How many times were we forced to repeat that when discussing the causes of terrorism? I had “appeaser” and “terrorist supporter” and even “IRA member” thrown at me by brainwashed Americans who had been fed the “they hate us for our freedoms” line.
    I don’t want to put up with the “appeaser” tag here, on another subject.

  • Jacob Green

    You said: “The Guardian’s datablog makes no link between poverty and crime.”

    Really? The links below beg to differ:

    Mapping the Riots with Poverty (Guardian 10 August 2011)
    http://www.guardian.co.uk/news/datablog/interactive/2011/aug/10/poverty-riots-mapped

    Indices of Multiple Deprivation (Look for riot flashpoints)
    http://www.guardian.co.uk/news/datablog/2011/mar/29/indices-multiple-deprivation-poverty-england?INTCMP=ILCNETTXT3487

    You said “Yet the widely publicised photo of him shows expensive jewellery, lots of it?”

    This sounds like the opinion of an exasperated Daily Mail reader. Not like you at all.

    You said: “It doesn’t show a connection between poverty and crime, it shows you are a gullible arse.”

    See above (link between poverty and crime). Why did you resort to calling this person names? You have done this on several occasions and it is most disappointing. So if someone disagrees with you they are either a) ideological (by which you mean, a ‘lefty), b) demented, or c) a gullible arse. I would imagine that entertaining an analysis of the context behind criminal behaviour, far from being gullible, is a sign of intelligence. Your own position, however, I would call gullible. Crime has a context. The agent of a crime has a context. This does not excuse the crime committed but it goes some way to understanding the possible reasons behind criminal behaviour.

  • mark_golding

    No, Craig is right there is no causal link between poverty and crime. What is true is that lone parent families live in poverty and their children tend to leave home earlier.
    .
    The Association of Chief Officers of Probation in their latest report said this, ‘A significant group of people in our society, part of our investment in the future, are complete outsiders.’ Almost two-thirds of the group were unemployed and only 10 per cent had an income of more than pounds 100 a week. Just one in five of the offenders had a job, compared with two in three of those interviewed for a similar study in the mid-1960s.’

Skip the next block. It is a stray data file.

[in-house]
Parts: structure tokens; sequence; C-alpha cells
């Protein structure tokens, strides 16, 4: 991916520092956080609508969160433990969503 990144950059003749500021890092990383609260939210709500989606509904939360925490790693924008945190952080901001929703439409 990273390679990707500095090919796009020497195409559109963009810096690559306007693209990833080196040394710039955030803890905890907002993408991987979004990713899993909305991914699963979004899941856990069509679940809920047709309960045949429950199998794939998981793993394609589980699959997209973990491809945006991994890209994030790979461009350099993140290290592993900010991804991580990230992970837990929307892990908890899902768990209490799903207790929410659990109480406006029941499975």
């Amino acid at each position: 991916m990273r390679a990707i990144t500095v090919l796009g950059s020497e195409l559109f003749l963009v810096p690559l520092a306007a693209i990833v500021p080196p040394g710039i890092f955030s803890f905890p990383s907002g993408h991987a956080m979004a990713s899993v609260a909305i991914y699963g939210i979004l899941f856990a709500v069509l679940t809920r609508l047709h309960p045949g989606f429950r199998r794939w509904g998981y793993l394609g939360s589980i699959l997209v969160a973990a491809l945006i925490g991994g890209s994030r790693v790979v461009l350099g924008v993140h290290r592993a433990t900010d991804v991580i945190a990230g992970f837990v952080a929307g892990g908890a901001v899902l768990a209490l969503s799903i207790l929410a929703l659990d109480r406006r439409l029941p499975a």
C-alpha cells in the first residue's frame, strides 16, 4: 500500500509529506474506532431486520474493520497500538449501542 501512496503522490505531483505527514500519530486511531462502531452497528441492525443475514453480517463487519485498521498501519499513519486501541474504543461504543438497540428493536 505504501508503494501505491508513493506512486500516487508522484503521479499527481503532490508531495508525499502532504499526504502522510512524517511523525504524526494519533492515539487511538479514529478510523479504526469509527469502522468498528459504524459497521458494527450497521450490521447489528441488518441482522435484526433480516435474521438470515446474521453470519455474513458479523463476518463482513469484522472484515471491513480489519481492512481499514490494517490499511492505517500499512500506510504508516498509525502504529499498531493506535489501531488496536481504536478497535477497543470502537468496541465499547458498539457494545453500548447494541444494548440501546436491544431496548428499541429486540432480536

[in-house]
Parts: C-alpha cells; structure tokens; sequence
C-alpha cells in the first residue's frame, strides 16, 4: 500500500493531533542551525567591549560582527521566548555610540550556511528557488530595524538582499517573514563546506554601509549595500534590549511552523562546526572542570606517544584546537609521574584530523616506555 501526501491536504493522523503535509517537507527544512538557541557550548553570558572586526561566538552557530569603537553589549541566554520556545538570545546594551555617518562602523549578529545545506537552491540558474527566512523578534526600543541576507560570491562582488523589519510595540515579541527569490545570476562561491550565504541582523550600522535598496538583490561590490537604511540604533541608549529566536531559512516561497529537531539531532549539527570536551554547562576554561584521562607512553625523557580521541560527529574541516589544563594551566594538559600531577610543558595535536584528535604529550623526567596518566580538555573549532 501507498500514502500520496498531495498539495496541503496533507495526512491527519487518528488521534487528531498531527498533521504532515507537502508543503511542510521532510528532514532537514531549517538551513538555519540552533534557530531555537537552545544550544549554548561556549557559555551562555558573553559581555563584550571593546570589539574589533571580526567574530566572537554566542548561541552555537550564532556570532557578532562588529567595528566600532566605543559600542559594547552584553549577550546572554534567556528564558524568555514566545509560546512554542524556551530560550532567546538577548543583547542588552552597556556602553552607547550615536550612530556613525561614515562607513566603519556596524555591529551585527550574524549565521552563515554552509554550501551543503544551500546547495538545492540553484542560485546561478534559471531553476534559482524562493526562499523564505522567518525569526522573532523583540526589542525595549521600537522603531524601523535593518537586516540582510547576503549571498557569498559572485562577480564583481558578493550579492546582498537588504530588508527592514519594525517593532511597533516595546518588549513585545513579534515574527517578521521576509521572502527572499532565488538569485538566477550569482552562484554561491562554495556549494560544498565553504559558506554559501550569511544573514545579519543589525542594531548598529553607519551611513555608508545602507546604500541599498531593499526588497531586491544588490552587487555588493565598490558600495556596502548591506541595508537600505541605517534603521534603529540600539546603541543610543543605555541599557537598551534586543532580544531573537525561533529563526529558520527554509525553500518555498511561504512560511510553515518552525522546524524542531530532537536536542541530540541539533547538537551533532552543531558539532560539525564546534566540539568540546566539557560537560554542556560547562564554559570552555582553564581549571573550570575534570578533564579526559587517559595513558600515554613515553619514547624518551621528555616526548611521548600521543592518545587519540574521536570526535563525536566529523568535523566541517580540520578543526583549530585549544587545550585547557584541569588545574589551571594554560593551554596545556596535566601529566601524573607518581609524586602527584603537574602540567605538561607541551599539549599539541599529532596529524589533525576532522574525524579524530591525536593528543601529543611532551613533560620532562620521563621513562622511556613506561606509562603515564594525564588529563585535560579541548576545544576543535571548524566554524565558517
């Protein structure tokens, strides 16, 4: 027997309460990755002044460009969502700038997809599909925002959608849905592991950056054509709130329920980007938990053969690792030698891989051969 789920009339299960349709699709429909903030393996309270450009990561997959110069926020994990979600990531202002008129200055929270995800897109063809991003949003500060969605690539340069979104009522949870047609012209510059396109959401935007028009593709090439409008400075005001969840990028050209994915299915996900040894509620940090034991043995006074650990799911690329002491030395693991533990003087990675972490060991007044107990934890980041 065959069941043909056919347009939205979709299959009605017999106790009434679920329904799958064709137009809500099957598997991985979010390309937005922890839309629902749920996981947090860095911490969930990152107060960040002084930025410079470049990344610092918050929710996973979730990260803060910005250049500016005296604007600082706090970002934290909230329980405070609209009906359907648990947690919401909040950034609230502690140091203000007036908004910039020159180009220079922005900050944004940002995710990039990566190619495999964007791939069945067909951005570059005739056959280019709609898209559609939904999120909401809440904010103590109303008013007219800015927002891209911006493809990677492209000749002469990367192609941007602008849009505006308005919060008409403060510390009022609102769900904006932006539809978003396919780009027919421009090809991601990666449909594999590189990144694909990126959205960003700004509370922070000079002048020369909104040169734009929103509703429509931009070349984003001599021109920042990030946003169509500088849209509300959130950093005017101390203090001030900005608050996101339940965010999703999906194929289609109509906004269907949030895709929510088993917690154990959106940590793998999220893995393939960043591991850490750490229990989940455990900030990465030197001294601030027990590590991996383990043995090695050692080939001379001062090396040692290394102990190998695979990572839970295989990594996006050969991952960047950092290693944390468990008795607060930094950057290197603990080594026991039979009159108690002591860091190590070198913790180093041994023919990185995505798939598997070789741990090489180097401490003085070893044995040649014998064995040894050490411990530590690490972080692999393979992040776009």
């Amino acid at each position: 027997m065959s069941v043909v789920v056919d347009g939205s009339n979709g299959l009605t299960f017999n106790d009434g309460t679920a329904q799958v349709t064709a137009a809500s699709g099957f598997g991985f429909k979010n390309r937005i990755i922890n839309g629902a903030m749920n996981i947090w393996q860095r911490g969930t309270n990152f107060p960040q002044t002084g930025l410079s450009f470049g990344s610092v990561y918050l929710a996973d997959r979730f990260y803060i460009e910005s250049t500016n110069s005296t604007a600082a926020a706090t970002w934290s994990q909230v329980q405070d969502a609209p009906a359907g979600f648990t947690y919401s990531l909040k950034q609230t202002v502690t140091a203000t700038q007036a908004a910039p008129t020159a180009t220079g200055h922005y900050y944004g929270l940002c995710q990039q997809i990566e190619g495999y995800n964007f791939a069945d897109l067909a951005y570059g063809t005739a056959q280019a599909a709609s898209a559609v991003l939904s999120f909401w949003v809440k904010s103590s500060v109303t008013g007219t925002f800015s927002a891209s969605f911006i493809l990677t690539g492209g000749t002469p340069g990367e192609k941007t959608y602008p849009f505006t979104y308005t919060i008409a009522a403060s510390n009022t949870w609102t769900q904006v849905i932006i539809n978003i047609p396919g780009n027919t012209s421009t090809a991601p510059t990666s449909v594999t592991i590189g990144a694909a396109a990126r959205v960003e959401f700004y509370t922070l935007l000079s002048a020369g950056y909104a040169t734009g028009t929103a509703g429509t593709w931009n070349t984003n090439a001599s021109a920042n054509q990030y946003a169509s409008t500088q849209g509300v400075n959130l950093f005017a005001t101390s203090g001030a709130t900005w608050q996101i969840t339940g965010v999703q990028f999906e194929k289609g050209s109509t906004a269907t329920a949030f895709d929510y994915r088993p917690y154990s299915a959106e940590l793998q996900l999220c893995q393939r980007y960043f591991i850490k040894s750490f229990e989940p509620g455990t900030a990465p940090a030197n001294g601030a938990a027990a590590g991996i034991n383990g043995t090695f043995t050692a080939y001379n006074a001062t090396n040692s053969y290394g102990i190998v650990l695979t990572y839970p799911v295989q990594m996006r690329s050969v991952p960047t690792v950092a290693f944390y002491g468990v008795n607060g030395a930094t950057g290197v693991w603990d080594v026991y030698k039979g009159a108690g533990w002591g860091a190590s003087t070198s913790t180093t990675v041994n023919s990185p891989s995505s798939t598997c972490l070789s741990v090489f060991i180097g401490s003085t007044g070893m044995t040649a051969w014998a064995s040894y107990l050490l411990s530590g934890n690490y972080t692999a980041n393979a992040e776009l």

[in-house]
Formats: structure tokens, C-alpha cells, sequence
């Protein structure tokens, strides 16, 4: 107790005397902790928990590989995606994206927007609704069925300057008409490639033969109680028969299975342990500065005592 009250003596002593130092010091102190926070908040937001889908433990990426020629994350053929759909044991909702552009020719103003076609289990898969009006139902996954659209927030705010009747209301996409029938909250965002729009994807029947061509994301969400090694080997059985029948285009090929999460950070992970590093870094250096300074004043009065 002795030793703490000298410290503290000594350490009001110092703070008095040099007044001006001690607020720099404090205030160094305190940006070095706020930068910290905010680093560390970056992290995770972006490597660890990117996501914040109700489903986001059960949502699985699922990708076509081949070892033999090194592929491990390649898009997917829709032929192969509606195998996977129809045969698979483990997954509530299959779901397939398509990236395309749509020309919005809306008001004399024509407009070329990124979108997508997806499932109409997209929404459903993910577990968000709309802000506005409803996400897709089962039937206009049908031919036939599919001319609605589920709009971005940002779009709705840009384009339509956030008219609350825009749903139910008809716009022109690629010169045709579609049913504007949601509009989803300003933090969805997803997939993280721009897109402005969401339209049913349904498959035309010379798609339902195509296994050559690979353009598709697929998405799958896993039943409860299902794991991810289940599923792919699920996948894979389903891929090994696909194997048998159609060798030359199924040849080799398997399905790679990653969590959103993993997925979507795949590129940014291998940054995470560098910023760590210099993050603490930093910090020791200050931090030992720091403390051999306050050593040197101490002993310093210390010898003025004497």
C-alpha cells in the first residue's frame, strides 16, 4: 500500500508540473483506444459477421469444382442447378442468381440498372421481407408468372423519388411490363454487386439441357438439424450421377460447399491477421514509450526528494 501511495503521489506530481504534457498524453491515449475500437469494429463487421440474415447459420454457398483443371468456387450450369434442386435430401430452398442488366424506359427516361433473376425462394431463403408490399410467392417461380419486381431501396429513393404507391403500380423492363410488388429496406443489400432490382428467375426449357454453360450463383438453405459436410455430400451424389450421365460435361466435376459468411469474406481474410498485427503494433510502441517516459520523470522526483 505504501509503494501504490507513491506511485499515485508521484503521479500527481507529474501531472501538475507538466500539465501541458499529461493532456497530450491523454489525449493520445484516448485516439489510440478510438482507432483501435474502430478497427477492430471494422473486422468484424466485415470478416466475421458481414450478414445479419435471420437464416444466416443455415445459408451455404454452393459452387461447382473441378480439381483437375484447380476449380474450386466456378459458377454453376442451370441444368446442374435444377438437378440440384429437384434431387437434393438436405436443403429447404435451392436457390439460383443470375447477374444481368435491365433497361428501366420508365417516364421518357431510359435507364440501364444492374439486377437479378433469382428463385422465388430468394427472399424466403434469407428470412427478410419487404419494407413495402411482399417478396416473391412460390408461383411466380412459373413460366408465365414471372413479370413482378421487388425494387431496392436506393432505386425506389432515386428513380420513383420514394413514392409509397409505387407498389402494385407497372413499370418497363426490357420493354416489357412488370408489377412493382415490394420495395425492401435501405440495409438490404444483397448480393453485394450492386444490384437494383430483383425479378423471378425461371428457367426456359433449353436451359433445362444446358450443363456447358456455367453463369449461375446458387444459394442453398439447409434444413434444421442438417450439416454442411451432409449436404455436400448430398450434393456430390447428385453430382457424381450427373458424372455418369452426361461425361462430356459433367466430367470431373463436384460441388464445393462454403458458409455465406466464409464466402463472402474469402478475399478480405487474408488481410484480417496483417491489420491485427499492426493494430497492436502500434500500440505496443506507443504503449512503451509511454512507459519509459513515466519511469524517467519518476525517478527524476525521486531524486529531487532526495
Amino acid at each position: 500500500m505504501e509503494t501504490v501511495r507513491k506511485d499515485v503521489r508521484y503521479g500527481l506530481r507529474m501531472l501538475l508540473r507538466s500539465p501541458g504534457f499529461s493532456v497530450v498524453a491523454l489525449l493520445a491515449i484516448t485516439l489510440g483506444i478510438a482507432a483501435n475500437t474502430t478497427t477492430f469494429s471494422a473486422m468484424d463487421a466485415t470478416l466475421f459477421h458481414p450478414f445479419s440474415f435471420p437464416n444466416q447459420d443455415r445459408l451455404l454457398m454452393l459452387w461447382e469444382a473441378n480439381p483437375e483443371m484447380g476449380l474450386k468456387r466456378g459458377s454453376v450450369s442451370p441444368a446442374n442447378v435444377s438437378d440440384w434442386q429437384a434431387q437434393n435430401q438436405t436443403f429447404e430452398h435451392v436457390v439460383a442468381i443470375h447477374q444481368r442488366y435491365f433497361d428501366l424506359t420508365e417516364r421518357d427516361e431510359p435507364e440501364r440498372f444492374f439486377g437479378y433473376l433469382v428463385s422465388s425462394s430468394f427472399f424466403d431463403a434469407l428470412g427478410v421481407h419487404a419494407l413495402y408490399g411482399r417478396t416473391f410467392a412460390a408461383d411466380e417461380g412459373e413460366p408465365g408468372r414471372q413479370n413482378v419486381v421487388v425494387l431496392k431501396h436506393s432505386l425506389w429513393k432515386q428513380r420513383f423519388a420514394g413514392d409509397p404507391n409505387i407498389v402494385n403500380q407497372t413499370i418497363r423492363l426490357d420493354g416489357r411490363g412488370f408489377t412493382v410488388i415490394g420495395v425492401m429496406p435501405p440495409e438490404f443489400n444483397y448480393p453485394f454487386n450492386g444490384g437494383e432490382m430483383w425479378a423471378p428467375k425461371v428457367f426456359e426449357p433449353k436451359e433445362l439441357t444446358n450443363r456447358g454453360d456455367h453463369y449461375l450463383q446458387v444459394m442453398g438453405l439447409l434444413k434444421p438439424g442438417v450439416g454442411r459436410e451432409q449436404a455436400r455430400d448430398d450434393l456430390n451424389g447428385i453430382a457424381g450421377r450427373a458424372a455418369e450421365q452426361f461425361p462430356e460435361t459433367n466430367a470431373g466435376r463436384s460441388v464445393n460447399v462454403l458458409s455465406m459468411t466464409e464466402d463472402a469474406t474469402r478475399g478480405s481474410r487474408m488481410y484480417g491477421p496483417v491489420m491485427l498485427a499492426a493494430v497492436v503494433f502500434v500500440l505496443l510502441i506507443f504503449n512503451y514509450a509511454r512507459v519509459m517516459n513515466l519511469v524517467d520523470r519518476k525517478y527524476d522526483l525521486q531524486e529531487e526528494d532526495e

.
    From which they extrapolated and concluded that, ‘concluded that there was a ‘real link between poverty and crime’.

  • craig Post author

    Johann

    You say that possessing lots of valuable jewellery does not make you not poor. Are you really sure you mean that? Possession of wealth features in most definitions of poverty.

    My point is, as you well know, that criminal milieus possess more wealth than is captured in official statistics.

    My problem is that so many are anxious to co-opt the criminal spree to forward their political aganda, that they are unwilling to acknowledge that most of this violence was carried out by very unpleasant people indeed and have no wish to acknowledge any personal responsibility by the criminals.

    Also if you wish to characterise this as political protest, next time we have a real political protest how can we complain if we are kettled and pushed about. We should sharply differentiate political protest from looting.

    Kindly address my question about why the looter is less culpable than Blair for his crimes.

  • mark_golding

    I apologise – I should have said, Professor Bradshaw in his study in the North East of England said the majority of lone parent families are poor.
    .
    Thank-you Lorraine.

  • Clark

    As was pointed out on a previous thread, poverty takes many forms. There is the usual interpretation of lack of money. But there is also poverty of education, poverty of opportunity, poverty of diversity, etc.
    .
    Duggan is pictured wearing jewelry, so it is likely that he was not short of money. We cannot generalise from Duggan to all the rioters – Duggan’s shooting was the trigger, but I personally have no idea whether he would have been typical of the rioters and looters, or if indeed they could be typified. But whatever…
    .
    Let us (probably unreasonably) assume that the looters were both predominantly unemployed, and predominantly well-off from the proceeds of crime. What were their chances of being well-off without crime? Were they in a position to increase their wealth through non-criminal activities? What would be their social standing had they chosen to remain poorer?
    .
    Please note that none of these questions are a justification of criminal actions nor a call for refraining from punishment – I seem to have to add this qualification or stand accused of approval of criminality. But it may help us understand how things came to this, such that we can avoid a recurrence or further escalation.